Overcoming Patient Leakage Current Issues

Posted by Dante De Guzman on 03 May 2018
Tags: Medical

XP Power’s Dante De Guzman explains patient leakage current for medical power supplies and describes several ways of reducing and controlling this leakage current for the most stringent medical applications. 


IEC 60601 is the generally accepted standard for medical electrical and electronic equipment, required for the commercialization of this type of equipment in many countries. To guard against electric shock, the specification defines maximum leakage currents for equipment with an applied part, that is, a part of the equipment that comes into contact with the patient under normal operating conditions.

There are four types of applied part as defined in the standard. Type B (body) means applied parts that are not normally conductive and can be immediately released from the patient, including everything from MRI scanners to hospital beds and lighting. Type B is the least stringent classification. Type BF (body floating) and CF (cardiac floating) are floating with respect to earth. Type BF parts have conductive contact with the patient, or medium to long-term contact with the patient, like ultrasound equipment and blood pressure monitors. Type CF parts have the most stringent classification as they are parts that may come into direct contact with the heart, like dialysis machines. There are also three types of leakage current, each with their own defined limit in the standard: earth leakage current, enclosure leakage current, patient leakage current and patient auxiliary current. The leakage current type that is typically the hardest to meet is the patient leakage current, that is, the current flowing from the applied part via the patient to earth as a result of an unintended voltage from an external source on the patient. For the third edition of the standard, the limit is 100uA for B & BF and 10 μA for CF. In power supplies, the patient leakage current is defined as the amount of leakage current flowing from the output through a 1 kΩ impedance to ground (which represents the patient). This is directly proportional to the amount of capacitance between the mains and the output (input to output capacitance), which is dependent on two things: the interwinding capacitance of the transformer and the Y-capacitors bridging the primary side to the secondary side (bridging capacitors). Reducing the input to output capacitance is therefore desirable, but it’s not possible to remove it entirely because it’s required for patient safety by the standard.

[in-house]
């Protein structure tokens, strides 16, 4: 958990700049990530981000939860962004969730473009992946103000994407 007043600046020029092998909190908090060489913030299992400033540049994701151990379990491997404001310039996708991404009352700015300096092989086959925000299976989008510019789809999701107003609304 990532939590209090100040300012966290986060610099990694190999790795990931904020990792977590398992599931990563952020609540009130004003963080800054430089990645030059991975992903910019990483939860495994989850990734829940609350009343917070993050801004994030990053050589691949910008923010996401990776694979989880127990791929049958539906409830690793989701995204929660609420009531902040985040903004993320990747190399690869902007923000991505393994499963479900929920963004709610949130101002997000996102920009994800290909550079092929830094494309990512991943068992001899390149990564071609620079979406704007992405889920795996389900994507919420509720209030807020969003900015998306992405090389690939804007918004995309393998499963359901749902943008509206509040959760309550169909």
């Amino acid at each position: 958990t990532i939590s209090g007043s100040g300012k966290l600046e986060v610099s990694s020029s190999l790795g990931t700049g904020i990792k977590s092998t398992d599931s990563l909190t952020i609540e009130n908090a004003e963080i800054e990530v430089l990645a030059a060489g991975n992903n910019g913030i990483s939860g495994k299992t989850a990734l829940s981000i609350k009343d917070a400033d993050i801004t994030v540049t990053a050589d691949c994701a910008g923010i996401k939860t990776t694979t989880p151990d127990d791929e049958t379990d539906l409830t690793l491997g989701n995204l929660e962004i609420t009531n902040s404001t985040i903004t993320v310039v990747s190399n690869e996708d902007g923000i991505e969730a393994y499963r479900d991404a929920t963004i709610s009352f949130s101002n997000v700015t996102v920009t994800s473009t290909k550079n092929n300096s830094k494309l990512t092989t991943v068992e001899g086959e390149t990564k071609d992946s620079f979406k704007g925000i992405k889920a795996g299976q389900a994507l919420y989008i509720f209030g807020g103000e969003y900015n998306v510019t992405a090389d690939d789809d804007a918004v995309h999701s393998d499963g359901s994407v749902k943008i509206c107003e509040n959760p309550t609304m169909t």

Input to Output Capacitance

Let's consider the input to output capacitance of a typical medical power supply. Figure 1 is a simple representation of such a device, with a leakage current path shown by the dotted line. The capacitance between the primary side and the secondary side of the transformer comprises the bridging capacitance (C4) and the transformer’s interwinding capacitance. If C4 increases, the impedance of this current path decreases; if the impedance decreases, more current will flow through point G2. This current constitutes the patient leakage current. Note that C1 and C3 also create a path for current leakage – this is the earth leakage current rather than the patient leakage current.

Figure 2 is a capacitance model of figure 1. The patient leakage current, Ileakage, is calculated as 2.π.f.C4.Vmains. That is, the patient leakage current is directly proportional to the bridging capacitance. Popular techniques for reducing the patient leakage current, therefore, focus on reducing the input to output capacitance of the power supply. Probably the most common method of doing this is to add an additional DC-DC converter between the power supply and the applied part. This adds an extra layer of isolation as shown in Figure 3. The dominant path for the current of the new system is now through C4 and C5, the interwinding capacitances of both transformers. The new patient leakage current is calculated as Ileakage = 2.π.f.C4 and C5 in series. Vmains (as shown in the capacitance model in Figure 4) and is greatly reduced overall. As an example, recent work on a customer’s medical system by XP Power reduced an AC-DC power supply’s patient leakage current from 11μA to 6μA by adding an additional DC-DC converter as described above. Although this is an easy way to reduce the output capacitance, and therefore the patient leakage current, it does have its downsides. Adding another DC-DC converter to the system is always going to add cost and complexity, as well as increase the footprint of the power subsystem.